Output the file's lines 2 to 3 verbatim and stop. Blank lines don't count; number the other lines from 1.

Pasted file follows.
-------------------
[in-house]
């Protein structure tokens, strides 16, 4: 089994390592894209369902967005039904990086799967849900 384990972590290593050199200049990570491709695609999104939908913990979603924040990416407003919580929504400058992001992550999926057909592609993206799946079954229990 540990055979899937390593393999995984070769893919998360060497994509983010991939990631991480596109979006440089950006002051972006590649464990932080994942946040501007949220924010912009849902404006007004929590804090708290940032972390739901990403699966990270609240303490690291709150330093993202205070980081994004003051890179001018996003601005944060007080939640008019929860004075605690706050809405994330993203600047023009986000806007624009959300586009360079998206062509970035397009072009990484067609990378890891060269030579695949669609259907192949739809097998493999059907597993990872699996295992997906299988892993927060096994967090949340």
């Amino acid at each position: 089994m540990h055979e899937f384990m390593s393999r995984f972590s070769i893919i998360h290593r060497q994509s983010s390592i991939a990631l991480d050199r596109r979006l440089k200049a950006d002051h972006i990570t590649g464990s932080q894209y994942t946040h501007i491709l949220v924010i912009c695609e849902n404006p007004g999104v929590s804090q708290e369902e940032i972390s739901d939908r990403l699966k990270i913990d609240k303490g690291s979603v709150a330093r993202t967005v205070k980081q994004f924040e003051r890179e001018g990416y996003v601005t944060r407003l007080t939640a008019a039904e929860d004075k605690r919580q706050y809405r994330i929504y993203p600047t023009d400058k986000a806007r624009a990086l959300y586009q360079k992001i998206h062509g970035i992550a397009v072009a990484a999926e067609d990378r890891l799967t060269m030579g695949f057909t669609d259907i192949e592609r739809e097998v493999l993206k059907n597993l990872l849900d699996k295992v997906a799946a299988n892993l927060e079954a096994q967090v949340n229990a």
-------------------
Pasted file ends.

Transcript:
């Protein structure tokens, strides 16, 4: 089994390592894209369902967005039904990086799967849900 384990972590290593050199200049990570491709695609999104939908913990979603924040990416407003919580929504400058992001992550999926057909592609993206799946079954229990 540990055979899937390593393999995984070769893919998360060497994509983010991939990631991480596109979006440089950006002051972006590649464990932080994942946040501007949220924010912009849902404006007004929590804090708290940032972390739901990403699966990270609240303490690291709150330093993202205070980081994004003051890179001018996003601005944060007080939640008019929860004075605690706050809405994330993203600047023009986000806007624009959300586009360079998206062509970035397009072009990484067609990378890891060269030579695949669609259907192949739809097998493999059907597993990872699996295992997906299988892993927060096994967090949340």
């Amino acid at each position: 089994m540990h055979e899937f384990m390593s393999r995984f972590s070769i893919i998360h290593r060497q994509s983010s390592i991939a990631l991480d050199r596109r979006l440089k200049a950006d002051h972006i990570t590649g464990s932080q894209y994942t946040h501007i491709l949220v924010i912009c695609e849902n404006p007004g999104v929590s804090q708290e369902e940032i972390s739901d939908r990403l699966k990270i913990d609240k303490g690291s979603v709150a330093r993202t967005v205070k980081q994004f924040e003051r890179e001018g990416y996003v601005t944060r407003l007080t939640a008019a039904e929860d004075k605690r919580q706050y809405r994330i929504y993203p600047t023009d400058k986000a806007r624009a990086l959300y586009q360079k992001i998206h062509g970035i992550a397009v072009a990484a999926e067609d990378r890891l799967t060269m030579g695949f057909t669609d259907i192949e592609r739809e097998v493999l993206k059907n597993l990872l849900d699996k295992v997906a799946a299988n892993l927060e079954a096994q967090v949340n229990a």